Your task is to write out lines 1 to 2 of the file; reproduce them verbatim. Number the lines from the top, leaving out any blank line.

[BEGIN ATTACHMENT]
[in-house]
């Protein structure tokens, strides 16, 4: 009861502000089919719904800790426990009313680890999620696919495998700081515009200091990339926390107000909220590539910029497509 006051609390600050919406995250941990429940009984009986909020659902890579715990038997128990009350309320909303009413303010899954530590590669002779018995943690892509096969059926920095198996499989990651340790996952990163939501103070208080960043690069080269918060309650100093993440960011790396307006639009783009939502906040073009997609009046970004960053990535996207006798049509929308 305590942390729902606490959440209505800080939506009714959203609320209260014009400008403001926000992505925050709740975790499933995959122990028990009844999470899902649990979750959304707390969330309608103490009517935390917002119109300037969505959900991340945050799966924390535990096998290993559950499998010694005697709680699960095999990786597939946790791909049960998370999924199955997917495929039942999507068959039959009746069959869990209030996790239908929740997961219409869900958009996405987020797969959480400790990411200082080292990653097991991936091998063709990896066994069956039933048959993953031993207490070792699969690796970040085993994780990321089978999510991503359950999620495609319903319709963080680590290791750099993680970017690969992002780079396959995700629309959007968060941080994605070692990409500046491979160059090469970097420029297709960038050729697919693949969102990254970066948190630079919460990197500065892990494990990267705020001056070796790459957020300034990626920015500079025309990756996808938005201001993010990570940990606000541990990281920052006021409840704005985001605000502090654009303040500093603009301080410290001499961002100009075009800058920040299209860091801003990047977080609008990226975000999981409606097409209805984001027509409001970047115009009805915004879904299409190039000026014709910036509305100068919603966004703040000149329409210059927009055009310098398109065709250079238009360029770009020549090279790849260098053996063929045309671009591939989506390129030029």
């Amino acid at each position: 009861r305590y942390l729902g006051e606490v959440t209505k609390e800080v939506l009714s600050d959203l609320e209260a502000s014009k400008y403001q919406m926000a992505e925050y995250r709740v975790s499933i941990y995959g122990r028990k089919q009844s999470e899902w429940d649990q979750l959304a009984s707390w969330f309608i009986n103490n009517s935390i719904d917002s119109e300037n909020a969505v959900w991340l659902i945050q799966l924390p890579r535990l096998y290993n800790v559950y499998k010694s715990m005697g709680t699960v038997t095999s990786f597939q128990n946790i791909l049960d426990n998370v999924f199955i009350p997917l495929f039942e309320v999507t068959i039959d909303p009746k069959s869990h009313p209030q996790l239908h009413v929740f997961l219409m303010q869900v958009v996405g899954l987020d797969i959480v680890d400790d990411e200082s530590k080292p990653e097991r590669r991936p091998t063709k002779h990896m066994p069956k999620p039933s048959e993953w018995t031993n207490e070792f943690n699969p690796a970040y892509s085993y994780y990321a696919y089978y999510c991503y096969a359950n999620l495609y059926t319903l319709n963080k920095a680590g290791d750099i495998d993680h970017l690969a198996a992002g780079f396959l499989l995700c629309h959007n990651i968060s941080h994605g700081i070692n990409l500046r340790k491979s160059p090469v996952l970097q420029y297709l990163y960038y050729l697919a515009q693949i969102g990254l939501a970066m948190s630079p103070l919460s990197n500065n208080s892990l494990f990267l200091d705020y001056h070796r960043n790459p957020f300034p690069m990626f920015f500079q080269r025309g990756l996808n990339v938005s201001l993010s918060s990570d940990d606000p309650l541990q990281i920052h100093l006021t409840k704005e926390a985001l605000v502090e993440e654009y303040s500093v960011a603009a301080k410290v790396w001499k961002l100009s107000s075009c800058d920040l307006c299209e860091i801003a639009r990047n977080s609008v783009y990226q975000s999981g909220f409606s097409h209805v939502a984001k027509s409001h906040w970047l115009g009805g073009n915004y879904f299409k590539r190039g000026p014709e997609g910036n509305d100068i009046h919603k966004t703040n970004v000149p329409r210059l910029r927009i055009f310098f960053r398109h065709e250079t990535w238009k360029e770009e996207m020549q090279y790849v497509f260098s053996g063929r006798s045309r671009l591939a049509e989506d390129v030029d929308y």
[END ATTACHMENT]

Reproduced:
[in-house]
């Protein structure tokens, strides 16, 4: 009861502000089919719904800790426990009313680890999620696919495998700081515009200091990339926390107000909220590539910029497509 006051609390600050919406995250941990429940009984009986909020659902890579715990038997128990009350309320909303009413303010899954530590590669002779018995943690892509096969059926920095198996499989990651340790996952990163939501103070208080960043690069080269918060309650100093993440960011790396307006639009783009939502906040073009997609009046970004960053990535996207006798049509929308 305590942390729902606490959440209505800080939506009714959203609320209260014009400008403001926000992505925050709740975790499933995959122990028990009844999470899902649990979750959304707390969330309608103490009517935390917002119109300037969505959900991340945050799966924390535990096998290993559950499998010694005697709680699960095999990786597939946790791909049960998370999924199955997917495929039942999507068959039959009746069959869990209030996790239908929740997961219409869900958009996405987020797969959480400790990411200082080292990653097991991936091998063709990896066994069956039933048959993953031993207490070792699969690796970040085993994780990321089978999510991503359950999620495609319903319709963080680590290791750099993680970017690969992002780079396959995700629309959007968060941080994605070692990409500046491979160059090469970097420029297709960038050729697919693949969102990254970066948190630079919460990197500065892990494990990267705020001056070796790459957020300034990626920015500079025309990756996808938005201001993010990570940990606000541990990281920052006021409840704005985001605000502090654009303040500093603009301080410290001499961002100009075009800058920040299209860091801003990047977080609008990226975000999981409606097409209805984001027509409001970047115009009805915004879904299409190039000026014709910036509305100068919603966004703040000149329409210059927009055009310098398109065709250079238009360029770009020549090279790849260098053996063929045309671009591939989506390129030029």